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Unified Medical Language System


Unified Medical Language System (UMLS) is a set of knowledge sources developed by the US National Library of Medicine as experimental products. It consists of four sections: a metathesaurus, a semantic network, a specialist lexicon and an information sources map, and contains information about medical terms and their interrelationships.


The Metathesaurus

The Metathesaurus contains syntactic and semantic information about medical terms that appear in 38 controlled vocabularies and classifications, such as SNOMED, MeSh, and ICD. It is organised by concept, and contains over 330,000 concepts and 739,439 terms. It also contains syntactic variations of terms, represented as strings. The representation takes the form of three levels: a set of general concepts (represented by a code), a set of concept names (represented by another, related, code) and a set of strings (represented by another code and the lexical string itself). An illustrative example is given in Figure 3.3. Meanings and relationships are preserved from the source vocabularies, but some additional information is provided and new relationships between concepts and terms from different sources are established.
Figure 3.3: Fragment of Concept Hierarchy.

The relationships described between concepts in the metathesaurus are the following: An example record from the relational file is given below.
C0001430 | CHD | C0022134 | isa | MSH97 | MTH
This indicates that there is an is-a relationship between the concept nesidioblastoma (C0001430) and the term adenoma (C0022134), that the former is a child of the latter, the source of the relationship comes from the MeSh subject headings (MSH97), and that this relationship was created specifically for the Metathesaurus (MTH).

The Semantic Network

The semantic network contains information about the semantic types that are assigned to the concepts in the Metathesaurus. The types are defined explicitly by textual information and implicitly by means of the hierarchies represented. The semantic types are represented as nodes and the relationships between them as links. Relationships are established with the highest level possible. As a result, the classifications are very general rather than explicit ones between individual concepts.

In the semantic network, relations are stated between semantic types. The primary relation is that of hyponymy, but there are also five major categories of non-hierarchical relations:

The following example shows how terms can be decomposed into their various concepts and positioned in the hierarchy.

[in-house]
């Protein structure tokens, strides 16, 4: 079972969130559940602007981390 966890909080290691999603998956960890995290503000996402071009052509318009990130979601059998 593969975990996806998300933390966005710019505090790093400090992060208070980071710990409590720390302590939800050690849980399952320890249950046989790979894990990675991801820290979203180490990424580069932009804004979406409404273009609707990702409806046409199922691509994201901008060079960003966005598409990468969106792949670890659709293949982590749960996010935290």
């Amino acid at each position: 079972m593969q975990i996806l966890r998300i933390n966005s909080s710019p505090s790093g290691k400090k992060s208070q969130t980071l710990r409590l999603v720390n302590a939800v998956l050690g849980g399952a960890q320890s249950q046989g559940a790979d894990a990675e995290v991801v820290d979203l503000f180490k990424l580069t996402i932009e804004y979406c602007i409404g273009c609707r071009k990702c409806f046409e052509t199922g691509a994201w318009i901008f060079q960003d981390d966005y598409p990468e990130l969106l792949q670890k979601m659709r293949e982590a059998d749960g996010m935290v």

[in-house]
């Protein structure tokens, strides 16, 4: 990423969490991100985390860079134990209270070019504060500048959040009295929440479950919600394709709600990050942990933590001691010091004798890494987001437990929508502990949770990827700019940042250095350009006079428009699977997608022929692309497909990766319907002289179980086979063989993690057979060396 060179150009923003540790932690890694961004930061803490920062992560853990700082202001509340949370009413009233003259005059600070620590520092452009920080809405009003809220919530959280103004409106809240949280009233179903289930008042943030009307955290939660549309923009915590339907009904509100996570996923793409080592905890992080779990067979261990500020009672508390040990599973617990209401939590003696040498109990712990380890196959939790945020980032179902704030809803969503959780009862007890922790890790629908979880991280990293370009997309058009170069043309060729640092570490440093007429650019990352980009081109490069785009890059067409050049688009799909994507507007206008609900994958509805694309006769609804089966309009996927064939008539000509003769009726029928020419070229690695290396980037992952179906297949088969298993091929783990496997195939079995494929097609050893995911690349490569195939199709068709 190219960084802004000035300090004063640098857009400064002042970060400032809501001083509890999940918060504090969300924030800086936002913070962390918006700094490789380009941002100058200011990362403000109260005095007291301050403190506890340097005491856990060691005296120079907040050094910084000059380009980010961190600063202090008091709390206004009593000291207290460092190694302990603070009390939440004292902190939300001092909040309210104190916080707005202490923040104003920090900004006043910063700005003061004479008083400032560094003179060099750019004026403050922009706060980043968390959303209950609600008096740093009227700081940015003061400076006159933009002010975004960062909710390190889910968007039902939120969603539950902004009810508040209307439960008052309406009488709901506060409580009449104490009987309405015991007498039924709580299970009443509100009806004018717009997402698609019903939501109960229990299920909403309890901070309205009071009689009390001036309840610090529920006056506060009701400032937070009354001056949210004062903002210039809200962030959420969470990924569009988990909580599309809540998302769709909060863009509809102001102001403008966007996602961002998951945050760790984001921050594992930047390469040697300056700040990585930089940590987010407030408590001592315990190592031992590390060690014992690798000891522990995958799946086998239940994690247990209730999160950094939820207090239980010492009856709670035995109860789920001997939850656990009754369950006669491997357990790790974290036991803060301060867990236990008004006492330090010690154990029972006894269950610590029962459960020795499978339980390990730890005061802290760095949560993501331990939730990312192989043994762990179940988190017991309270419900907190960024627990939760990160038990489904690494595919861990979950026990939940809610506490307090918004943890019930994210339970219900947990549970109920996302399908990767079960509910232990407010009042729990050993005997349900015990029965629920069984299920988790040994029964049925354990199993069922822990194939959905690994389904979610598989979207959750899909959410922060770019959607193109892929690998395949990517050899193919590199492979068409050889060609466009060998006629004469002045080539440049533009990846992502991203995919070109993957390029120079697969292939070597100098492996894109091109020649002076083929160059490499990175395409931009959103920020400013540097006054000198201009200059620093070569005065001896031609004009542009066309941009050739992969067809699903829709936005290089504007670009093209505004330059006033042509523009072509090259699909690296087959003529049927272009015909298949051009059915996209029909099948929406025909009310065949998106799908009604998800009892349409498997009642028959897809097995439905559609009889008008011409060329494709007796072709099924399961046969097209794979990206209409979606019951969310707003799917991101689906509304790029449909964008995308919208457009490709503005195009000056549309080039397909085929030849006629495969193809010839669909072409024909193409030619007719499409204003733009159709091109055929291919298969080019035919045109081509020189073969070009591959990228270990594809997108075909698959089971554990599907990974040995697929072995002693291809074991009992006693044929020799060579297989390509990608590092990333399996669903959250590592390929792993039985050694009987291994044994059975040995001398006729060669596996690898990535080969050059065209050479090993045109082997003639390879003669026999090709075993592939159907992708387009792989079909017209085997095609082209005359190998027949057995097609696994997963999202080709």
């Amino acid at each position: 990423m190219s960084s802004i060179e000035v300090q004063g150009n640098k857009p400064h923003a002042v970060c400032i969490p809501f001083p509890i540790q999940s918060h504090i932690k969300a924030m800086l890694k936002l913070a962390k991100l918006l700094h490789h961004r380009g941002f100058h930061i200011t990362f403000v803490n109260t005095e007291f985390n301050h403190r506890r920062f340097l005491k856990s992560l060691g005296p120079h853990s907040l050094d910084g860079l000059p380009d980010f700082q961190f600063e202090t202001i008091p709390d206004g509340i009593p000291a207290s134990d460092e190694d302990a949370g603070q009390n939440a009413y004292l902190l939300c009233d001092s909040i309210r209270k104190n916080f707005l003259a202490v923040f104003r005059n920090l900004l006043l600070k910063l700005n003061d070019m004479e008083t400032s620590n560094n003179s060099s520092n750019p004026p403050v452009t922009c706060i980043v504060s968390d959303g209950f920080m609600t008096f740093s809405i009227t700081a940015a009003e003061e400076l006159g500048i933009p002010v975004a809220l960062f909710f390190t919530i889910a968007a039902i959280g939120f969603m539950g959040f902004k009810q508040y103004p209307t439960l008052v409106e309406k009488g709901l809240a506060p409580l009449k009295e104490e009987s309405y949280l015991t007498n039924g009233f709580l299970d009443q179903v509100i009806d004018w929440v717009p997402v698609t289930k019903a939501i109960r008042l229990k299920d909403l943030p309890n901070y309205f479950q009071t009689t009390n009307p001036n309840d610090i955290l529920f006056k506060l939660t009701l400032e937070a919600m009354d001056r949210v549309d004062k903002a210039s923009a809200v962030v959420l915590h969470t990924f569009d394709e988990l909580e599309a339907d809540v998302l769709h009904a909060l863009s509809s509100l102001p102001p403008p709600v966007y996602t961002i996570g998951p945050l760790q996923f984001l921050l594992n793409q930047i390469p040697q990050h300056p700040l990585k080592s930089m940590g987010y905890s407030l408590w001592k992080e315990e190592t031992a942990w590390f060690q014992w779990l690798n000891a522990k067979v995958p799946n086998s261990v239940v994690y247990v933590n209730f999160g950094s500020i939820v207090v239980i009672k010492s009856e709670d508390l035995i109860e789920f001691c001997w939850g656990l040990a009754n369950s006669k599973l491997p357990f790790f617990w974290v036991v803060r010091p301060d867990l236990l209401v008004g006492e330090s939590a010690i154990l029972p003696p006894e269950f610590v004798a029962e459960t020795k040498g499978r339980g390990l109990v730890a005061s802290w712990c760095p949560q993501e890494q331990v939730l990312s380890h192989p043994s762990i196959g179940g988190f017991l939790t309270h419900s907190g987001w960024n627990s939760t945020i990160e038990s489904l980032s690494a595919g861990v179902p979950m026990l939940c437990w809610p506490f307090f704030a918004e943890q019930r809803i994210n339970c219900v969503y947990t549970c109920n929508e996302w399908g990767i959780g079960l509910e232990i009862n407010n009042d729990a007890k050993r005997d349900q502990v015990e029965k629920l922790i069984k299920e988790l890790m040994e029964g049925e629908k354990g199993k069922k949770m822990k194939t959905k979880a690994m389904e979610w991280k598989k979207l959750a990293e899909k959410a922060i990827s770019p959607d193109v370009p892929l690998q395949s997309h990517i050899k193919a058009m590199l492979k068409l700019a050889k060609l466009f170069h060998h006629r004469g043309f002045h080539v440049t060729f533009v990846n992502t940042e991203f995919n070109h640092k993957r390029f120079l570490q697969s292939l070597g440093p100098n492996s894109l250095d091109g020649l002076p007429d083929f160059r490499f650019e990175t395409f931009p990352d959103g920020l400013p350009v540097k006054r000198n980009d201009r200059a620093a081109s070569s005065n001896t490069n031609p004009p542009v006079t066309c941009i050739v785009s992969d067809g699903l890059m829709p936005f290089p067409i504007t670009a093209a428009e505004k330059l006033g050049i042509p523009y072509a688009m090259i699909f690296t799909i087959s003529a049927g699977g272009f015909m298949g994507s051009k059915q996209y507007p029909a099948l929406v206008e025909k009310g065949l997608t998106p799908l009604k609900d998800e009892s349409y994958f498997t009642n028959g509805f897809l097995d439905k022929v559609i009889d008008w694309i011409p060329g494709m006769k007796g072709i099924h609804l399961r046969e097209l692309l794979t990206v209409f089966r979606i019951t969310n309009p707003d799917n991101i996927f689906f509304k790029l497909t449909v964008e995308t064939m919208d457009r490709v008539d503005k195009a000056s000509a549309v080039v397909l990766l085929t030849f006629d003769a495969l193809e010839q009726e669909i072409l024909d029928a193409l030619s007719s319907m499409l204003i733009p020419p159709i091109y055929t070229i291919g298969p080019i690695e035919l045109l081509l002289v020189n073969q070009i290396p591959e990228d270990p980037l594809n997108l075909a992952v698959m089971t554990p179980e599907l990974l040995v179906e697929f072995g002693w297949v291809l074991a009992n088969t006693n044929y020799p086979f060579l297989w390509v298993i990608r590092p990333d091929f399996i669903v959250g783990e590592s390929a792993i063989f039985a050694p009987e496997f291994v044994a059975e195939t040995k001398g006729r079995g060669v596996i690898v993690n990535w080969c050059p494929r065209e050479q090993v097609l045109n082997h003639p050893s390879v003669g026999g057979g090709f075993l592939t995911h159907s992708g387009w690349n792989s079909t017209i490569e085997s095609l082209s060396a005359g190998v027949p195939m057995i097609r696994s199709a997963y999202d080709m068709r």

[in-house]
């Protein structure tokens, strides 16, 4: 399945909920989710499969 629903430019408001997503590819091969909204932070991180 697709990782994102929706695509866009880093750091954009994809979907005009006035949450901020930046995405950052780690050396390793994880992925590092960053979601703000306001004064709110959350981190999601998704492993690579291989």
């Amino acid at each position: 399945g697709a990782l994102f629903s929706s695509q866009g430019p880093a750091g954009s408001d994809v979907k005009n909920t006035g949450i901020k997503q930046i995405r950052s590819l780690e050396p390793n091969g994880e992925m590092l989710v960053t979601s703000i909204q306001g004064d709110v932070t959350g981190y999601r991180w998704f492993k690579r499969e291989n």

D-33-- Open Wounds of the Limbs
DD-33620 Open wound of knee without complication 891.0
DD-33621 Open wound of knee with complication 891.1

The Specialist Lexicon

The specialist lexicon provides detailed syntactic information about biomedical terms and common English words. An individual lexical entry is created for each spelling variant and syntactic category for a word. These are then grouped together to form a unit record for each word, defined in a frame structure consisting of slots and fillers. Full morphological and syntactic information is provided, e.g. syntactic category, number, gender, tense, adjectival type, noun type, etc.

The Information Sources Map

The information sources map contains details of the original sources of the terms. It consists of a database of records describing the information resources, with details such as scope, probability utility and access conditions. The sources themselves are varied and include bibliographic databases, factual databases and expert systems.

Comparison with Other Lexical Databases

SNOMED thus represents an implicit hierarchy of medical terms and their relationships by means of a coding system, enabling the identification of synonyms, hyponyms and hyperonyms. This makes it related to WordNet, although its coverage is very different. All the information in SNOMED is contained in UMLS, but represented in a more explicit tree-like structure. However, UMLS also includes information from a wide variety of other sources, and establishes relationships between these. UMLS further provides explicit morphological, syntactic and semantic information.

Relations to Notions of Lexical Semantics

As with the Higher-Level Ontologies discussed in the previous section, the structuring as synonyms, hyponyms and hyperonyms relate it to cognitive taxonomic models referred to in §2.7.

LE Uses

Both NLM and many other research groups and institutions are using UMLS in a variety of applications, including natural language processing, information extraction and retrieval, document classification, creation of medical data interfaces, etc. NLM itself uses it in several applications [UMLS97], including Internet Grateful Med, an assisted interactive retrieval system, SPECIALIST, an NLP system for processing biomedical information, and the NLM/AHCPR Large-Scale Vocabulary Test.

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Next: Lexicons for Machine-Translation Up: Lexical Semantic Resources Previous: Higher Level Ontologies
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